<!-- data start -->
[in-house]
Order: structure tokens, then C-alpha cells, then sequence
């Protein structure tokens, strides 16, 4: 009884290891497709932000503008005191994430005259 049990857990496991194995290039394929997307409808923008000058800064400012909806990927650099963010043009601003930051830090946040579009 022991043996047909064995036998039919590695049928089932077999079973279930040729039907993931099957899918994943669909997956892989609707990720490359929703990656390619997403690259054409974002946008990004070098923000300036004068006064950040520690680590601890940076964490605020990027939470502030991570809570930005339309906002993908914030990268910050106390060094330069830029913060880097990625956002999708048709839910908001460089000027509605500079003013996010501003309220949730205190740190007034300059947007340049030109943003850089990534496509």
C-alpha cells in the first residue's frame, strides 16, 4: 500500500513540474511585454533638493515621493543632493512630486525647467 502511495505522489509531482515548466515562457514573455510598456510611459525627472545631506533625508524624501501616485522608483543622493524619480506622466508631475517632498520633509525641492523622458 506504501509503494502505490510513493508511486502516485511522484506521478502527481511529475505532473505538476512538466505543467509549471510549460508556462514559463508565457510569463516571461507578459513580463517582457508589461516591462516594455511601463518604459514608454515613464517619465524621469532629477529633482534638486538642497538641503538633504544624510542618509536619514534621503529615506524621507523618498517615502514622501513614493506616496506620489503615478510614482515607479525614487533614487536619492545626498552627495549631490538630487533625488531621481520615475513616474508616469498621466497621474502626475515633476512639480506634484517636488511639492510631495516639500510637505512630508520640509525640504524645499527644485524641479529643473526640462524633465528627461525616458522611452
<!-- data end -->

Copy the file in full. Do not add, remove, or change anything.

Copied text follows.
[in-house]
Order: structure tokens, then C-alpha cells, then sequence
């Protein structure tokens, strides 16, 4: 009884290891497709932000503008005191994430005259 049990857990496991194995290039394929997307409808923008000058800064400012909806990927650099963010043009601003930051830090946040579009 022991043996047909064995036998039919590695049928089932077999079973279930040729039907993931099957899918994943669909997956892989609707990720490359929703990656390619997403690259054409974002946008990004070098923000300036004068006064950040520690680590601890940076964490605020990027939470502030991570809570930005339309906002993908914030990268910050106390060094330069830029913060880097990625956002999708048709839910908001460089000027509605500079003013996010501003309220949730205190740190007034300059947007340049030109943003850089990534496509």
C-alpha cells in the first residue's frame, strides 16, 4: 500500500513540474511585454533638493515621493543632493512630486525647467 502511495505522489509531482515548466515562457514573455510598456510611459525627472545631506533625508524624501501616485522608483543622493524619480506622466508631475517632498520633509525641492523622458 506504501509503494502505490510513493508511486502516485511522484506521478502527481511529475505532473505538476512538466505543467509549471510549460508556462514559463508565457510569463516571461507578459513580463517582457508589461516591462516594455511601463518604459514608454515613464517619465524621469532629477529633482534638486538642497538641503538633504544624510542618509536619514534621503529615506524621507523618498517615502514622501513614493506616496506620489503615478510614482515607479525614487533614487536619492545626498552627495549631490538630487533625488531621481520615475513616474508616469498621466497621474502626475515633476512639480506634484517636488511639492510631495516639500510637505512630508520640509525640504524645499527644485524641479529643473526640462524633465528627461525616458522611452